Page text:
Cyclocross

CX Apprenticeship: Learning to Embrace the Euro Cyclocross Experience – Cyclocross Magazine

Just two weeks into my Belgium adventure, derde ronde (third lap), I’ve already packed in a ton of living.

My first week in Belgium was a whirlwind, largely because I wasn’t in Belgium for most of it.

Fresh off the plane, literally 48 hours after landing in Brussels, my Cyclocross Custom mechanics drove me to Bern, Switzerland for the World Cup.

After Bern, I returned to Belgium, settled in at the ChainStay cycling house in Oudenaarde, and then raced my “Belgium-season” openers: Ethias Cross Beringen and Superprestige Gavere.

World Cup Bern

Just how long is the drive from Oudenaarde, Belgium to Bern, Switzerland in a truck with 550 liters of water in back?

Turns out, it’s nearly two hours longer than in a car unburdened by such weight.

Between keeping the driving speeds down and stops on the way, it took us over 11 hours to get there. This on top of a recent transatlantic flight was a bit much for me!

Luxembourg is rife with opportunities to make a roadside stop. A novelty in this part of the world: they have Starbucks, Burger King and Dunkin’ Donuts on the highway. While I haven’t been gone long enough to miss Starbucks and I don’t frequent Burger King and Dunkin’, I nevertheless enjoyed watching my Cyclocross Custom friends experiencing American “culture,” Luxembourg-style.

American culture in Luxembourg. © Corey Coogan Cisek

My memories and impressions of Bern are clouded by jetlag. I was wide awake at night, sleepy by day and hungry at impractical times (the middle of the night). I counted on experience, adrenaline and coffee to get me through race day.

The Bern venue is perfect for spectators. Racing takes place on the gently sloped hillsides surrounding Europe’s largest artificial swimming pool, Freibad Weyermannshaus. (Surreally, the site also hosts an outdoor hockey arena.)

I expected to be underwhelmed by the Bern course. Last year, it was dry, fast and not technically challenging. Several awkwardly placed, undressed curbs and a few steep up/downs were the primary features.

However, this year was totally different. Considerable rain within 48 hours of the event made for a greasy, technical course. I spied a worker cleaning mud from the pavement in true Swiss style: using a snow shovel.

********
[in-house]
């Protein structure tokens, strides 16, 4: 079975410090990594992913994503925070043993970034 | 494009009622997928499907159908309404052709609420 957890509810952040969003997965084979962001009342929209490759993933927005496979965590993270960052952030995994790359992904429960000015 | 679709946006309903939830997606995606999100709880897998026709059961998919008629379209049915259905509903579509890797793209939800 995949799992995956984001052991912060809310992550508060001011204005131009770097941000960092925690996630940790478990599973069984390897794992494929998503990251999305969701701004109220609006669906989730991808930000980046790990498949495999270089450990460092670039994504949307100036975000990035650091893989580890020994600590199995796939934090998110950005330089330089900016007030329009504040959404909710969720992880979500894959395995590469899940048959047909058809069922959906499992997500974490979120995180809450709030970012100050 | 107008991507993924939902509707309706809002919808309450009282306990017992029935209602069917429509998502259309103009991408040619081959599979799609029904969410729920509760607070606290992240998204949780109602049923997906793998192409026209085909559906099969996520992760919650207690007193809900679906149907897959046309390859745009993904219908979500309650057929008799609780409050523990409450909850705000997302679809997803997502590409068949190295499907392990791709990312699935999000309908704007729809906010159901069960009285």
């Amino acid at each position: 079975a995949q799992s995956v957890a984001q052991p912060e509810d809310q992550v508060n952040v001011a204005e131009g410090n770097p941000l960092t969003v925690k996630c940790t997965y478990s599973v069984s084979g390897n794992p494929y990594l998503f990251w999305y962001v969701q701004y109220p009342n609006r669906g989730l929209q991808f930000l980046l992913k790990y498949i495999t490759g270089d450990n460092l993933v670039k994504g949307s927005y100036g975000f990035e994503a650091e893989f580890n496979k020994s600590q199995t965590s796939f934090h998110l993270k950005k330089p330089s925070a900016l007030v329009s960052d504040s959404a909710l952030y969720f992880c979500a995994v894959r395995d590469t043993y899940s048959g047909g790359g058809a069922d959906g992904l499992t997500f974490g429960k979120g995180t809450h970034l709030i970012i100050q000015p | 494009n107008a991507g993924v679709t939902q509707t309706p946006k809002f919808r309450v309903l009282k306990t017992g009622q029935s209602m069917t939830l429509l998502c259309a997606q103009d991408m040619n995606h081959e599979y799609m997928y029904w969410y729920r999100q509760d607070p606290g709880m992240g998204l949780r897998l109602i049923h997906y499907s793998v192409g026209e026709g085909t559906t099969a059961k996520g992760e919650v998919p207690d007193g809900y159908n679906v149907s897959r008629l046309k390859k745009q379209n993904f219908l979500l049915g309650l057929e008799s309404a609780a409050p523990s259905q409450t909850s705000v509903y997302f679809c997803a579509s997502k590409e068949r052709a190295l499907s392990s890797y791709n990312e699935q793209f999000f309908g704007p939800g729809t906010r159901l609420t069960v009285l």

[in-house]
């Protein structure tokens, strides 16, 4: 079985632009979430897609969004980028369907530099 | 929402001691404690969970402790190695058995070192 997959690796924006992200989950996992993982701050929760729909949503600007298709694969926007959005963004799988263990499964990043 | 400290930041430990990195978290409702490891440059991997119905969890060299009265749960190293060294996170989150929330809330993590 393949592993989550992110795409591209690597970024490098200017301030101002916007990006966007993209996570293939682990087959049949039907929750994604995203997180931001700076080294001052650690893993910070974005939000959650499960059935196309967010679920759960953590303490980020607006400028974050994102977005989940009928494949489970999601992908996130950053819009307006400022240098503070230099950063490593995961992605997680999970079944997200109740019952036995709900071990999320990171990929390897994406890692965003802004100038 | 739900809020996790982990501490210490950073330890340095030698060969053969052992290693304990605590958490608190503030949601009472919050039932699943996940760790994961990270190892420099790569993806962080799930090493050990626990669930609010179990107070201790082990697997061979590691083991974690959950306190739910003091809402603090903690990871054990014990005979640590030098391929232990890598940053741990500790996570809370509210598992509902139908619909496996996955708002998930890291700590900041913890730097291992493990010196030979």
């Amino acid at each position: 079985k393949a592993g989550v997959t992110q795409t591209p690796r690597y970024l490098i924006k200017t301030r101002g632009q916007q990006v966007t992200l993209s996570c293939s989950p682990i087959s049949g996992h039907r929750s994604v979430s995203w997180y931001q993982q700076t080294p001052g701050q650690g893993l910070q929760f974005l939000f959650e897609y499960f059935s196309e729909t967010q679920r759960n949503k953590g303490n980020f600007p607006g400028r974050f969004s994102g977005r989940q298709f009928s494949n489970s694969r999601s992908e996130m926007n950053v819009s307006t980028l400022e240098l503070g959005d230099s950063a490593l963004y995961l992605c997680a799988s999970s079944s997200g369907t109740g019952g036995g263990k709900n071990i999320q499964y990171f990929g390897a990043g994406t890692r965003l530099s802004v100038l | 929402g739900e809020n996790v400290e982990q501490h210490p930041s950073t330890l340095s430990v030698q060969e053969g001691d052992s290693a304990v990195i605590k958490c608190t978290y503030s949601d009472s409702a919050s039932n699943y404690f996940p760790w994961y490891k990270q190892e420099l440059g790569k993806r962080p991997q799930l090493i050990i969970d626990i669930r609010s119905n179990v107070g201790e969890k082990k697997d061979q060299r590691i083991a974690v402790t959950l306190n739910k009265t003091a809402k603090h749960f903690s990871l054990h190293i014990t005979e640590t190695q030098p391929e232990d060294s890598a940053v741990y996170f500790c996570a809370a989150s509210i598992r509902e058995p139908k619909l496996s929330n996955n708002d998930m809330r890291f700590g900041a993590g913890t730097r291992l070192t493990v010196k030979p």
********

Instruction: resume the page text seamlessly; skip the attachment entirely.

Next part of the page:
The Bern course surrounds a large swimming pool. © Corey Coogan Cisek

During pre-ride, Stef Wyman coached the Experza riders from the side of the course. As a true “student of the sport,” I love the process of dialing in lines. Having Stef’s insight and the opportunity to ride a bit with Anna Kay and Alicia Franck left me grinning ear-to-ear.

Racing World Cups is a particular challenge for me as my grid position is quite far back. It can feel defeating to be in the melee at the back, running huge stretches while the front rides away. Knowing this, I brought my patience. On the first lap, I looked for opportunities to make crafty passes and surged whenever I saw the slightest opening.

I was satisfied to finish 47th, earning invaluable UCI points and some World Cup points as well.

Back to Belgium

Between the Bern World Cup and the first weekend of Belgian racing, I settled into my new digs at the ChainStay House in Oudenaarde.

I also got a massage and did easier workouts in hopes of bringing my legs back to normal. All the travel and the World Cups left them feeling decidedly like bricks.

Two of my workouts were rides along the canal with the Scheldepeleton. The speed and aggression of this group ride vary day-by-day, depending on the weather and who shows up.

On Tuesday, Michael Vanthourenhout was on the ride and the pace was chill, especially when he was at the front. On Thursday, the ride got “hang-on-for-dear-life fast” when four local amateurs went to the front and drove the pace. For me, the Scheldepeleton is somewhere between a road race, motor pacing and a recovery ride moment-by-moment.

In other news, there are still some old-school training methods practiced in Flanders. Several of the Masters regulars on the Scheldepeleton ride train with backpacks loaded with weight. One of them has a tiny, well-worn American flag backpack. It appears to be from the 1980s. I imagine that it once was his child’s school backpack.

Three days before Beringen, a jet-lagged Tyler Cloutier arrived in Oudenaarde and moved into the ChainStay. Together, we are chasing dreams and/or trying to stay on the lead lap.

Ethias Beringen and Superprestige Gavere

Nothing has changed in Belgium. You still have to “go all-in” to race well here.

Ethias Beringen was a dope slap, a harsh return to the challenges of racing ’cross in Europe. Just 24 hours later, after an attitude adjustment, I dug in and rode my way to an improved result at Superprestige Gavere.

As a new race on the calendar, Ethias Cross Beringen was a bit of an unknown. I happened to notice the race announcement in the Belgian press earlier this year. I remember that the article mentioned a hilly venue. However, the article did not leave a lasting impression.

Coming off a World Cup and with Koppenberg looming on the horizon, Beringen was a bit of an afterthought. It was only just before going to bed the night before that I watched pre-rides on Twitter and read an article describing it as the Alpe d’Huez of cyclocross. That’s information that’s hard to sleep on!

Beringen is in the Limburg province, a rather flat part of Belgium. The hill that we raced up (and up, and up) and down was a slag heap from a defunct coal mine. The Ethias Beringen website boasts a 58-meter (190-foot) climb and casually mentions that this is just the first of two climbs. Each lap was two climbs, two gnarly off-camber or singletrack descents and relatively gentle plateau riding in between.

The Beringen race took place at an abandoned coal mine. © Corey Coogan Cisek

On paper, the course seemed to suit me. My power to weight is excellent right now.

Indeed, I felt relatively strong on the climbs and made plenty of passes on the way up. The catch? I was repeatedly caught and passed on the plateau, as well as sometimes dropped on the sketchy descents.